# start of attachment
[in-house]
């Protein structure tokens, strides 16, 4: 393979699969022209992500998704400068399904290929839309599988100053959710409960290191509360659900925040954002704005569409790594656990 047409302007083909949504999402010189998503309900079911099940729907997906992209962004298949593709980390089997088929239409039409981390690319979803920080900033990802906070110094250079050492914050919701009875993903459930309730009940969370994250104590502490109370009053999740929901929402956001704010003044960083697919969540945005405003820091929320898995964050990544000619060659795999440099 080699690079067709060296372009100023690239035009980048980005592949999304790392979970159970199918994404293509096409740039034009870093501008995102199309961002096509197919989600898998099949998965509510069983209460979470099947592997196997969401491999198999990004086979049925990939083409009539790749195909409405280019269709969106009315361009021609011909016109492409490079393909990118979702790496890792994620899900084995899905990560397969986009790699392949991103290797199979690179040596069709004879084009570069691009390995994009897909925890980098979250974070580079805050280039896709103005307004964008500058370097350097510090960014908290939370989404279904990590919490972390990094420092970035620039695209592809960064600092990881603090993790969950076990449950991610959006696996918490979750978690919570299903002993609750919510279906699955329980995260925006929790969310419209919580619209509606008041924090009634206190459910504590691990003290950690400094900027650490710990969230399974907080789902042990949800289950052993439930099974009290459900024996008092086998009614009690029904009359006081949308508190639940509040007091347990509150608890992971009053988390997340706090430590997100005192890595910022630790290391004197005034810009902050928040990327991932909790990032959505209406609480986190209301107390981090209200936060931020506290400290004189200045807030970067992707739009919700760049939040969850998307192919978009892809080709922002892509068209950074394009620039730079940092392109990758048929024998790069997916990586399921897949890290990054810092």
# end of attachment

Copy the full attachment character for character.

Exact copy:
[in-house]
């Protein structure tokens, strides 16, 4: 393979699969022209992500998704400068399904290929839309599988100053959710409960290191509360659900925040954002704005569409790594656990 047409302007083909949504999402010189998503309900079911099940729907997906992209962004298949593709980390089997088929239409039409981390690319979803920080900033990802906070110094250079050492914050919701009875993903459930309730009940969370994250104590502490109370009053999740929901929402956001704010003044960083697919969540945005405003820091929320898995964050990544000619060659795999440099 080699690079067709060296372009100023690239035009980048980005592949999304790392979970159970199918994404293509096409740039034009870093501008995102199309961002096509197919989600898998099949998965509510069983209460979470099947592997196997969401491999198999990004086979049925990939083409009539790749195909409405280019269709969106009315361009021609011909016109492409490079393909990118979702790496890792994620899900084995899905990560397969986009790699392949991103290797199979690179040596069709004879084009570069691009390995994009897909925890980098979250974070580079805050280039896709103005307004964008500058370097350097510090960014908290939370989404279904990590919490972390990094420092970035620039695209592809960064600092990881603090993790969950076990449950991610959006696996918490979750978690919570299903002993609750919510279906699955329980995260925006929790969310419209919580619209509606008041924090009634206190459910504590691990003290950690400094900027650490710990969230399974907080789902042990949800289950052993439930099974009290459900024996008092086998009614009690029904009359006081949308508190639940509040007091347990509150608890992971009053988390997340706090430590997100005192890595910022630790290391004197005034810009902050928040990327991932909790990032959505209406609480986190209301107390981090209200936060931020506290400290004189200045807030970067992707739009919700760049939040969850998307192919978009892809080709922002892509068209950074394009620039730079940092392109990758048929024998790069997916990586399921897949890290990054810092």